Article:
Federal watchdog finds problems with NIH’s oversight of grant funding for bat virus research in China |  Science

Federal watchdog finds problems with NIH’s oversight of grant funding for bat virus research in China | Science

A federal watchdog has weighed in on issues with a US government grant that funded work in Wuhan, China, on bat coronaviruses that some viewers say led to the COVID-19 pandemic. The audit found oversight issues by the National Institutes of Health (NIH) and that the beneficiary had incorrectly reported $90,000 in expenses. But it sheds little new light on issues already widely covered and discussed in the media and in Congress.

The Department of Health and Human Services (HHS) Office of Inspector General (OIG) report finds that “NIH did not effectively monitor or take timely action to address” compliance issues involving EcoHealth Alliance, a nonprofit organization. for-profit based in New York City. which had the NIH grant. EcoHealth had sent some of those funds to the Wuhan Institute of Virology (WIV) to study wild-collected bat coronaviruses and examine their potential to jump to humans.

In April 2020, after then-President Donald Trump claimed that the SARS-CoV-2 virus could come from the WIV lab, the NIH terminated the EcoHealth Alliance grant with little explanation. That step was widely condemned by scientists, and the OIG report now says that NIH improperly executed the rescission because it failed to provide a valid reason or provide EcoHealth with the information required to appeal the decision.

A few months later, the NIH reinstated the award but immediately discontinued it. NIH permanently terminated WIV’s subaward as of August 2022 for compliance issues, including the failure of WIV to provide NIH with laboratory notebooks related to funded experiments.

The 18-month-long OIG audit looked at that grant and two others to EcoHealth totaling $8 million, but focused primarily on the nearly $600,000 that went to WIV, including work that created hybrid bat coronaviruses. to study the potential of wild-type viruses to infect human cells. . The NIH had concluded that these studies did not qualify as “gain-of-function” research that requires special review by HHS because the hybrid viruses were not expected to be more dangerous to mammals than the parent viruses. But it stipulated that EcoHealth should “immediately report” any unexpected growth of the hybrid viruses to the NIH.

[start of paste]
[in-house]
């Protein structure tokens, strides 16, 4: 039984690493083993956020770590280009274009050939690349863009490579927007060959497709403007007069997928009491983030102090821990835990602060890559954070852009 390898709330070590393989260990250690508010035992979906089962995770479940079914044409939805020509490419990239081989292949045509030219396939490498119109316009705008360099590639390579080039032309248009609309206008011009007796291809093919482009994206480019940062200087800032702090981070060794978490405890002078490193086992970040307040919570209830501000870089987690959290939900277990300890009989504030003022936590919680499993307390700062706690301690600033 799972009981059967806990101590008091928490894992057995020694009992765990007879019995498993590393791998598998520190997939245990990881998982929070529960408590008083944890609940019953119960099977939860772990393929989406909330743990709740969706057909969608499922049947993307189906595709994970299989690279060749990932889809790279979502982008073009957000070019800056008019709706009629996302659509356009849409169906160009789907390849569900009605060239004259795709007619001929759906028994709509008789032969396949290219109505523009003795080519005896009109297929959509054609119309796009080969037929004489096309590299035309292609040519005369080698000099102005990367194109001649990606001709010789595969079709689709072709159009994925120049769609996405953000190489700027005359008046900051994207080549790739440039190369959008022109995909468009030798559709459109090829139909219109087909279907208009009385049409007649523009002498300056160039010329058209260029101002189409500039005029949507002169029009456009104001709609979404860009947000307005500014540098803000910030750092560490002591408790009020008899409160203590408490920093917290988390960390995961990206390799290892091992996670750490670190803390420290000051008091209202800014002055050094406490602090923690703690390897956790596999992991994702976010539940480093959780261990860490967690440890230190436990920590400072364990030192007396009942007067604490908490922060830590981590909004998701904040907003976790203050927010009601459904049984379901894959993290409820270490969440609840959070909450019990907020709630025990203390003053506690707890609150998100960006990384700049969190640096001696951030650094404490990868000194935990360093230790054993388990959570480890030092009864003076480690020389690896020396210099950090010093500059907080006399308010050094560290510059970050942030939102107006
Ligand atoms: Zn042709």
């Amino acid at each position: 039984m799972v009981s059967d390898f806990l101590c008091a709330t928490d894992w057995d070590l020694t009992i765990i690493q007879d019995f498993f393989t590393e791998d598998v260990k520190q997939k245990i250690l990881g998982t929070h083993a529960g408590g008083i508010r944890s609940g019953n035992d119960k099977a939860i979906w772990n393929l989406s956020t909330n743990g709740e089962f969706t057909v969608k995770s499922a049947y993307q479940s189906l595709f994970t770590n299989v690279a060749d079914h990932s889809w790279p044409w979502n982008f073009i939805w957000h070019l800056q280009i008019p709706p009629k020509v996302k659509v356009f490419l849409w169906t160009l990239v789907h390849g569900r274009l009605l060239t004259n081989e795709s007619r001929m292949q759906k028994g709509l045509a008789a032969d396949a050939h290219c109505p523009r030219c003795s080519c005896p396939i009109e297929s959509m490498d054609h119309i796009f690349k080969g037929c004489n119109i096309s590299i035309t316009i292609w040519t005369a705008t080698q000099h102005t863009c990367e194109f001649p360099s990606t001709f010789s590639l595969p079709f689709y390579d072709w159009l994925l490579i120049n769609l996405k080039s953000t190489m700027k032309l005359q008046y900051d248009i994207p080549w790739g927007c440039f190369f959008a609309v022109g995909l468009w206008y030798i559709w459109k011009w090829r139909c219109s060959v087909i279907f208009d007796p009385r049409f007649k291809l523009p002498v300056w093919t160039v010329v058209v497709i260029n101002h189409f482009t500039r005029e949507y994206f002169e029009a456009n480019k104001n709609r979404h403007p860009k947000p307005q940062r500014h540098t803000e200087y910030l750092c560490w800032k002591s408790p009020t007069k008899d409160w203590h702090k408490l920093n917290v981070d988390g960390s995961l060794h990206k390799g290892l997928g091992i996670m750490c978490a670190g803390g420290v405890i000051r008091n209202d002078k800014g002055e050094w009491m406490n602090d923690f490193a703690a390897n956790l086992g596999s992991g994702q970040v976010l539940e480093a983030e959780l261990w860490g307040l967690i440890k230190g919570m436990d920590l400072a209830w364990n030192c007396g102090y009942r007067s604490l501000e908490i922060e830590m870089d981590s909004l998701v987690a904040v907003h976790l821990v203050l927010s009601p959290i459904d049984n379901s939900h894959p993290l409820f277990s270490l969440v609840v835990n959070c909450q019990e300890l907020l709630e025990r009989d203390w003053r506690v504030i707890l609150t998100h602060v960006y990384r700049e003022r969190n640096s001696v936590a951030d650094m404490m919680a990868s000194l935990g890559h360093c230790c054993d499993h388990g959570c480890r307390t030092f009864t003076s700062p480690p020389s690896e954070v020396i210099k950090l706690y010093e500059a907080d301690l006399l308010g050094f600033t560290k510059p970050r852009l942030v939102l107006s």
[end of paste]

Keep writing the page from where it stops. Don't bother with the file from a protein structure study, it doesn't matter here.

NIH has blamed EcoHealth for not immediately reporting this unexpected growth in some experiments. But EcoHealth countered that the unexpected growth was misinterpreted, blaming a computer glitch at the NIH for a 2-year delay in submitting a progress report containing the data. The OIG faults the NIH for not pursuing the late report, lamenting “missed opportunities” to “take more timely corrective action to mitigate the inherent risks associated with this type of research.”

However, the audit declines to comment on whether the results of the experiments with the WIV hybrid virus constituted “enhanced growth” that should have potentially triggered the special HHS review. The OIG “did not evaluate the scientific results of any of the experiments or make any determination regarding the accuracy of NIH’s or EcoHealth’s interpretations of… the research results,” the report said.

The audit found other problems on the part of both NIH and EcoHealth. For example, the nonprofit billed NIH for $89,171 in impermissible costs, it concluded, including expenses such as a $5 alcoholic beverage and a staff member’s $3,285 trip to a conference that was miscoded and should have been billed to NIH. a non-NIH grant.

The OIG recommends that WIV, but not EcoHealth, be excluded from receiving NIH funding in the future, a step that NIH supports but that must be done by an HHS debarment officer. A recent congressional spending bill prohibits any 2023 funding to WIV.

EcoHealth said it welcomed the report and downplayed its findings, saying in a statement that the audit “did not find significant issues with EHA grant oversight and compliance.” The group notes that the nearly $90,000 in unallowable costs made up just 1% of its NIH awards, and that the OIG routinely encounters similar problems at other research institutions. And he noted that the audit revealed that NIH had failed to pay EcoHealth for $126,391 in overhead costs. EcoHealth said it is seeking reimbursement of those funds, which are greater than the disallowed costs it has already reimbursed to the NIH.

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